Most of the guests were still crapulous from the previous night’s bacchic revelry.
“They were crapulous and carrying blue cans of beer, one of them with a can in each hand.” — From Paul Theroux’s 2008 book Ghost Train to the Eastern Star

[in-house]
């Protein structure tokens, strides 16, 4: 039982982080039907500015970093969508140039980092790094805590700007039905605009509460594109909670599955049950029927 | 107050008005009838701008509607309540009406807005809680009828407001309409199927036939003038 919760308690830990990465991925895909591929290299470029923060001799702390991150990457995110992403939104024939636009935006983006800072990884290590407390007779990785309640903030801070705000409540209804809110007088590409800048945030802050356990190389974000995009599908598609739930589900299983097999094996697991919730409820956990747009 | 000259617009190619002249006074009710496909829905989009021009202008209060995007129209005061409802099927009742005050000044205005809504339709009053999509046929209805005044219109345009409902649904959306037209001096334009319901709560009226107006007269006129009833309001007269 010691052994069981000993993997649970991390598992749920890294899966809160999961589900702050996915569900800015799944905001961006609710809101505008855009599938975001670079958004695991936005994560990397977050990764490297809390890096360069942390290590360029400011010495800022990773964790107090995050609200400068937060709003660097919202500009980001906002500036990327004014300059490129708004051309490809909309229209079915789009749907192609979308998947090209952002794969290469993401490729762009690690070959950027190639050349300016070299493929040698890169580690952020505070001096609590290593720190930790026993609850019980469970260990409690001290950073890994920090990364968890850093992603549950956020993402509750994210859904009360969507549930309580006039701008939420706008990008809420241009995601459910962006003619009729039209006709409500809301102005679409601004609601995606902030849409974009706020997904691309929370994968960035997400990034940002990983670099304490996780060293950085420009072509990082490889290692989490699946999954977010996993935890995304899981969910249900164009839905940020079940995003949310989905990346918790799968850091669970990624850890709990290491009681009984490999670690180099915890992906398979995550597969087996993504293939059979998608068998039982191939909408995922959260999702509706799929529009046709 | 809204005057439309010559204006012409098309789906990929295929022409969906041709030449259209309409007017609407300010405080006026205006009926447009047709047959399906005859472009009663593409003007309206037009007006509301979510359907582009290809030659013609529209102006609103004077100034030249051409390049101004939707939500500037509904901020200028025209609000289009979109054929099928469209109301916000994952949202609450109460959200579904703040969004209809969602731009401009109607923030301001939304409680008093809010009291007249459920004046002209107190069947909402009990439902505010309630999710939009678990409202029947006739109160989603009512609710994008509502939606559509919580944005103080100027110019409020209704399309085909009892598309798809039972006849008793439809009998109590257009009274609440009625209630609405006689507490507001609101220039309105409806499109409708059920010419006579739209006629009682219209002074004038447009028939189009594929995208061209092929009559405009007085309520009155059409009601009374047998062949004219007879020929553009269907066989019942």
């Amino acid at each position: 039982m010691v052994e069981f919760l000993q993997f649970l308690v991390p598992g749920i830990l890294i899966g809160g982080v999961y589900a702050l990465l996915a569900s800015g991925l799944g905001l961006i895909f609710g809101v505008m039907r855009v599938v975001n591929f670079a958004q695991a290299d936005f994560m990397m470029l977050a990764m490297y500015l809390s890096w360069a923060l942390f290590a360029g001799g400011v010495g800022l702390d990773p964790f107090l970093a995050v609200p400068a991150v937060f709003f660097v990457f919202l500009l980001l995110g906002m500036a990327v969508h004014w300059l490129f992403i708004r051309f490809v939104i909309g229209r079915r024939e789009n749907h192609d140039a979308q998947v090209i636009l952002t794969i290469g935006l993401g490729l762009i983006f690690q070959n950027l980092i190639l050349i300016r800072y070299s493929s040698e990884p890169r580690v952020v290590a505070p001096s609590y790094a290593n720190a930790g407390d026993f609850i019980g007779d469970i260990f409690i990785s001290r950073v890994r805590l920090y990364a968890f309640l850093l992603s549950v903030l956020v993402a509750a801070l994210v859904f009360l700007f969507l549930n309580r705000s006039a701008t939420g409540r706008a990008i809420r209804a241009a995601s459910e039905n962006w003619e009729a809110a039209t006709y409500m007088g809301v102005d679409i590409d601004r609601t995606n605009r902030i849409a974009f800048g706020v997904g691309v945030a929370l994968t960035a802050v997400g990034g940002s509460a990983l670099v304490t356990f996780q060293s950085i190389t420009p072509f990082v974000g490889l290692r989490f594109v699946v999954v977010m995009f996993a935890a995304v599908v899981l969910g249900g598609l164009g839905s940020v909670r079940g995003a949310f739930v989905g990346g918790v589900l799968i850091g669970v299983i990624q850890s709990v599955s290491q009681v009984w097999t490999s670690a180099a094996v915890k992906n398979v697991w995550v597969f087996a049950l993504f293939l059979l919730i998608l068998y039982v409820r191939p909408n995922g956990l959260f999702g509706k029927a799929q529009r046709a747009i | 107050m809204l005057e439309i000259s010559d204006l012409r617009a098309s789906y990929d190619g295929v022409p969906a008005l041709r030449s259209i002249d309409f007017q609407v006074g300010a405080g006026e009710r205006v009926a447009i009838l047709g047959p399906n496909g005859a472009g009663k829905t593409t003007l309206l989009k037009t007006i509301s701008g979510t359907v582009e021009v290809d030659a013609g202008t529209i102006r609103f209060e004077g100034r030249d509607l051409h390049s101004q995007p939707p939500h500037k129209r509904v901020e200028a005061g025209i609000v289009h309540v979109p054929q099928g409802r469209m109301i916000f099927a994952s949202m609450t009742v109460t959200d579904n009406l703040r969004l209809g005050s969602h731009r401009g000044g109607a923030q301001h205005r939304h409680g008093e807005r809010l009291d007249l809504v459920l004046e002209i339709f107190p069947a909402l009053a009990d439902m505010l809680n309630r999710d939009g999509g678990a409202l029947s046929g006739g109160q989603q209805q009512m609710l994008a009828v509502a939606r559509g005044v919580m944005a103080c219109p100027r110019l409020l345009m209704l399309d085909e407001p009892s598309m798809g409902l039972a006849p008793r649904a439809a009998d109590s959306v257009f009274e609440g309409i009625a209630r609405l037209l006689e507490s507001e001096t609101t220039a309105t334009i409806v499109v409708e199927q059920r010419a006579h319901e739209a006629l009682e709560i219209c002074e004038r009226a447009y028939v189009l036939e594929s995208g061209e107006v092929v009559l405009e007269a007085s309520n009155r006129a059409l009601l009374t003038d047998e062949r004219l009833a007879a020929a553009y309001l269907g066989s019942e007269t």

“Crapulous” may sound like a word that you shouldn’t use in polite company, but it actually has a long and perfectly respectable history (although it’s not a particularly kind way to describe someone). It is derived from the Late Latin adjective “crapulosus,” which in turn traces back to the Latin word “crapula,” meaning “intoxication.” “Crapula” itself comes from a much older Greek word for the headache one gets from drinking. “Crapulous” first appeared in print in 1536. Approximately 200 years later, its close cousin “crapulence” arrived on the scene as a word for sickness caused by drinking. “Crapulence” later acquired the meaning “great intemperance especially in drinking,” but it is not an especially common word.